Thanks for the voice mail message. I'm happy to hear you're recovering from your recent judo injury and that showering is again an option. I seem to recall a conversation we had about belts when you first signed up for the class. I thought they had some significance. You thought they were just a fashion accessory. I think we both know now who got the dry end of that stick.
I've tried to call you back but your line is always busy. I've told you not to encourage those tele-marketers because they really can find out where you live and, as the cops explained last time this happened, teasing them with a line about you winning the lottery is probably a bad idea.
It's Father's Day on Sunday.
STOP! Do not crumple me. Please keep reading.
Dad, you do not look like Sam Shepard.
We have this same conversation at the same time every year. The one where I insist and you resist. I thought I'd write you this one time instead of getting shrill over the phone. We both know how unattractive that is.
Before you remind me, yet again, about the many times Mom said you could have been Sam's twin brother, let me open your eyes to the truth.
Mom lied. In a call-the-fire-department-immediately kind of way.
You and Mom had an amazing relationship. Every good marriage thrives on a solid foundation with generous helpings of strong mortar. What people don't always understand is that even a great relationship needs a little silly putty. Being flexible with the truth was Mom's silly putty.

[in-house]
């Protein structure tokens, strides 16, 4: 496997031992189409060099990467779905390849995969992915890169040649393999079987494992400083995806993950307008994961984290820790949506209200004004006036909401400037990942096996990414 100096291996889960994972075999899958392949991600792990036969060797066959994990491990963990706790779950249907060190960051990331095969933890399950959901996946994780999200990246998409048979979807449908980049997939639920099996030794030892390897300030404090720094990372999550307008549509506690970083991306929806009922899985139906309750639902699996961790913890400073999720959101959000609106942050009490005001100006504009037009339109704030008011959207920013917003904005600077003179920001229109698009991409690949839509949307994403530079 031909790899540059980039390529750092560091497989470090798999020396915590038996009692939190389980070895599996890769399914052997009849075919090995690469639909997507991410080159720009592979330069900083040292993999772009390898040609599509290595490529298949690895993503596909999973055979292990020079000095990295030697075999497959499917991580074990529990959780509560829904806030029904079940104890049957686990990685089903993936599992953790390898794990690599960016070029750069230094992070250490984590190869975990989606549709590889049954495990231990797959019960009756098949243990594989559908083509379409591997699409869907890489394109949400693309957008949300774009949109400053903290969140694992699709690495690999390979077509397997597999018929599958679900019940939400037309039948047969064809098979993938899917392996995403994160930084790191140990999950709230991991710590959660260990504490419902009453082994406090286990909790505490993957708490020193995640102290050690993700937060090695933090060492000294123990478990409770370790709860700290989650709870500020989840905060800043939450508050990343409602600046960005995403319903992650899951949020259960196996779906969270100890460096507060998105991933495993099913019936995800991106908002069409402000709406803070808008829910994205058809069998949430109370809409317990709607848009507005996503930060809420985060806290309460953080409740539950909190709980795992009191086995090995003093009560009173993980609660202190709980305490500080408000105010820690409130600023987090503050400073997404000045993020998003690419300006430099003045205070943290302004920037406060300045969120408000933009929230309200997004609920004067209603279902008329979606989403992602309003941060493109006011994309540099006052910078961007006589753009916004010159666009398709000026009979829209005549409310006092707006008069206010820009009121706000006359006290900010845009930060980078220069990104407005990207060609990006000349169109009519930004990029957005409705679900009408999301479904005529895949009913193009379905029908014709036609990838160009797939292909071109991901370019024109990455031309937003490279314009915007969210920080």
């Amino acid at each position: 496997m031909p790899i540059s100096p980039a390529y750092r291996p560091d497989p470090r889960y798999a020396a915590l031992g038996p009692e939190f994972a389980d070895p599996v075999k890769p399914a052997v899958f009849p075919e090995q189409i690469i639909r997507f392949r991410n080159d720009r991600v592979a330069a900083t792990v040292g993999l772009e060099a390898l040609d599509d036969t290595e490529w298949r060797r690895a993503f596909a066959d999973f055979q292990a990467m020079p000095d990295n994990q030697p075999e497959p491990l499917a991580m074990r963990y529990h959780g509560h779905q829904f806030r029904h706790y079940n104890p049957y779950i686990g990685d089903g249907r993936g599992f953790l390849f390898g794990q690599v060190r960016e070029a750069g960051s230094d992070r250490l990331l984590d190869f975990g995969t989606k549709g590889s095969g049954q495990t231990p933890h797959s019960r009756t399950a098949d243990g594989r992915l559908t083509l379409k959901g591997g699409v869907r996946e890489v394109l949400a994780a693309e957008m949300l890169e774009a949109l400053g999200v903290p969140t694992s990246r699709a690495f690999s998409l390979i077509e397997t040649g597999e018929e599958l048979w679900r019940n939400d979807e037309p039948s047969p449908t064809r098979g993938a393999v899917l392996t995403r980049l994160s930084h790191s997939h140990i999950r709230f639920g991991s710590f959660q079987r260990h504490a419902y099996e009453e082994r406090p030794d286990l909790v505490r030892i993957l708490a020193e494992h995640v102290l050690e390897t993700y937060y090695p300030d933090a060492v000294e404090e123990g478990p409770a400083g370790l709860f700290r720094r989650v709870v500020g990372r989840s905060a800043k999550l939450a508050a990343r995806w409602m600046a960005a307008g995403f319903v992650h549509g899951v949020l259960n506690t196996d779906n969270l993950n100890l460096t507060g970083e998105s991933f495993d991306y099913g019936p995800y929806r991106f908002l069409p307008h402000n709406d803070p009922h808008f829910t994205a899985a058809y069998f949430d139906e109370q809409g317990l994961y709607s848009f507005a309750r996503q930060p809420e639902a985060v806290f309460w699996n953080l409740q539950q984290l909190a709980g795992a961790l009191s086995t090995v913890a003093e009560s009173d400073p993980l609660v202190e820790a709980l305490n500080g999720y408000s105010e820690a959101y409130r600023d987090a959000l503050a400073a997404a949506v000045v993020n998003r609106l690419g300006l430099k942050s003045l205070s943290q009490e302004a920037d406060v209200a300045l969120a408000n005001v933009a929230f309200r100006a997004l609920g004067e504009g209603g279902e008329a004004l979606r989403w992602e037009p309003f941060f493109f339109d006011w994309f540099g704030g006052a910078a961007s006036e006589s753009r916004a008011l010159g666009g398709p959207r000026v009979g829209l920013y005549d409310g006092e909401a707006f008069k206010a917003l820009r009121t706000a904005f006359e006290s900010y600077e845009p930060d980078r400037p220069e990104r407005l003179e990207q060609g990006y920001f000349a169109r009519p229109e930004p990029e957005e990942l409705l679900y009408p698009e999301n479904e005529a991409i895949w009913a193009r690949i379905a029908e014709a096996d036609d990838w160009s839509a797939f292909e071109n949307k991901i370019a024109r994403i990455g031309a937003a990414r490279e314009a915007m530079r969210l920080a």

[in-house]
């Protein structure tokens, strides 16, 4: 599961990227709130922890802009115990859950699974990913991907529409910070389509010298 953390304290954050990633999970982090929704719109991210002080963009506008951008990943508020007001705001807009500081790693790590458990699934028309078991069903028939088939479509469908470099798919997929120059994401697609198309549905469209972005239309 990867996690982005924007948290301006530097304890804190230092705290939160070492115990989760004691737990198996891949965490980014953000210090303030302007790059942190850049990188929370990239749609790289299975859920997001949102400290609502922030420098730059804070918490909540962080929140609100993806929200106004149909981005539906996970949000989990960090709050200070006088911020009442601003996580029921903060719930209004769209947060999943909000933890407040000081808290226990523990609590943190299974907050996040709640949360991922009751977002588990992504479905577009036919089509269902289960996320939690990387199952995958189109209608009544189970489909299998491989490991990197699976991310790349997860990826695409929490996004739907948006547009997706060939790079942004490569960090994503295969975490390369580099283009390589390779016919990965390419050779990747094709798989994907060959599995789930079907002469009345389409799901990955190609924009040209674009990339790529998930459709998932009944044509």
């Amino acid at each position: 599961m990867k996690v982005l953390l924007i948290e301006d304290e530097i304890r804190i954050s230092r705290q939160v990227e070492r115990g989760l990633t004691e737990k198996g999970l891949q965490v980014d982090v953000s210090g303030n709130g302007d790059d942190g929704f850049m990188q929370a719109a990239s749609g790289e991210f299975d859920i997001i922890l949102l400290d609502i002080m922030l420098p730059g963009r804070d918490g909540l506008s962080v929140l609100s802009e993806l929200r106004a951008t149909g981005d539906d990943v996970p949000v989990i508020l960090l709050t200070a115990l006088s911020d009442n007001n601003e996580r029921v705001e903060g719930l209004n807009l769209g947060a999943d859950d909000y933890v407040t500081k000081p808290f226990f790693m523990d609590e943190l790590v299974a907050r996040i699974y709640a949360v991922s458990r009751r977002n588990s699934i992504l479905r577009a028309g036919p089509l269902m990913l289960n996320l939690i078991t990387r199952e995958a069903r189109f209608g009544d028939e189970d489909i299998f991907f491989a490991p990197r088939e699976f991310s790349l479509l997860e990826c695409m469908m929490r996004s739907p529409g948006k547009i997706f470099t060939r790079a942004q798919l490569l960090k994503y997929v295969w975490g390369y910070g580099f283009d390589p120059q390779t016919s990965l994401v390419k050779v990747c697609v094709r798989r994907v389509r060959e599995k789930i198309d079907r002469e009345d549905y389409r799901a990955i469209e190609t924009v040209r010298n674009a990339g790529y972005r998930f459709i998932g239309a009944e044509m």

You do not look like Sam Shepard.
But sometimes growing up, you reminded me of characters he played. Like the time you tried to convince me you worked for MI-5. In your heart I know you wanted desperately to say "CIA" but even then I knew we didn't live in America. It's your son who's geographically challenged, not me. But you almost had me convinced until I heard Mom talking about your new postal route, in district M-1-5, London, SW.
Or when you told that story about being a fighter test pilot. And the way you were always asking people if they "had a stick of Beemans." It was years before I realized you weren't actually talking about a cricket bat owned by the local beekeeper.
Dad, I am enclosing a copy of a photo I took after you helped that lady in the park search for her contact lens. I can't believe you gave a smile this big after 30 minutes of poking through a pile of squirrel droppings. You. Are. A. Saint. But Dad, you still don't look like Sam Shepard.
Now I want you to take a good look at this picture. Take it with you into the bathroom and hold it up beside your face. Look into the mirror. Say these words out loud so I know you understand: "I do not look like Sam Shepard."
I can hear a "but" coming. Don't even. You're a good-looking man; you have movie star charisma in spades. You embrace life with a wonderfully optimistic sense of humor, and you cook a mean pot roast. You are all that and a bag of saltines. But it's time to admit the truth. To yourself if to no one else.
Dad, you do not look like Sam Shepard. You look better than Sam Shepard.
Because you look like my Dad. Happy Father's Day.